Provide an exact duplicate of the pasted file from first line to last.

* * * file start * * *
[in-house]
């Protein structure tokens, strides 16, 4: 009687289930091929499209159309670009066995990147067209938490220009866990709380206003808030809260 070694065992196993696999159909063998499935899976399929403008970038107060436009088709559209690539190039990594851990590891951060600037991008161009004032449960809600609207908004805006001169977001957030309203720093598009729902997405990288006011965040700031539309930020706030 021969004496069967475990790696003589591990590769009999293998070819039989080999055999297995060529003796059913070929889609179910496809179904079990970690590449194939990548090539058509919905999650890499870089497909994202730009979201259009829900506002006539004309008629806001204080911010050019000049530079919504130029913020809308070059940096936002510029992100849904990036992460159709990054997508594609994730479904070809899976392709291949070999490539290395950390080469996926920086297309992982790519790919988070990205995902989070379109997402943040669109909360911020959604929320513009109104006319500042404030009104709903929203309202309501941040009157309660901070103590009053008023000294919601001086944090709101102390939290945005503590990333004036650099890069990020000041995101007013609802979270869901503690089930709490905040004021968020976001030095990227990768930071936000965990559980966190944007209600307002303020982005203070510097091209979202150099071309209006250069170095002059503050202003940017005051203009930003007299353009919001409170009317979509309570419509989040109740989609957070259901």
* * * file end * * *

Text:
[in-house]
């Protein structure tokens, strides 16, 4: 009687289930091929499209159309670009066995990147067209938490220009866990709380206003808030809260 070694065992196993696999159909063998499935899976399929403008970038107060436009088709559209690539190039990594851990590891951060600037991008161009004032449960809600609207908004805006001169977001957030309203720093598009729902997405990288006011965040700031539309930020706030 021969004496069967475990790696003589591990590769009999293998070819039989080999055999297995060529003796059913070929889609179910496809179904079990970690590449194939990548090539058509919905999650890499870089497909994202730009979201259009829900506002006539004309008629806001204080911010050019000049530079919504130029913020809308070059940096936002510029992100849904990036992460159709990054997508594609994730479904070809899976392709291949070999490539290395950390080469996926920086297309992982790519790919988070990205995902989070379109997402943040669109909360911020959604929320513009109104006319500042404030009104709903929203309202309501941040009157309660901070103590009053008023000294919601001086944090709101102390939290945005503590990333004036650099890069990020000041995101007013609802979270869901503690089930709490905040004021968020976001030095990227990768930071936000965990559980966190944007209600307002303020982005203070510097091209979202150099071309209006250069170095002059503050202003940017005051203009930003007299353009919001409170009317979509309570419509989040109740989609957070259901």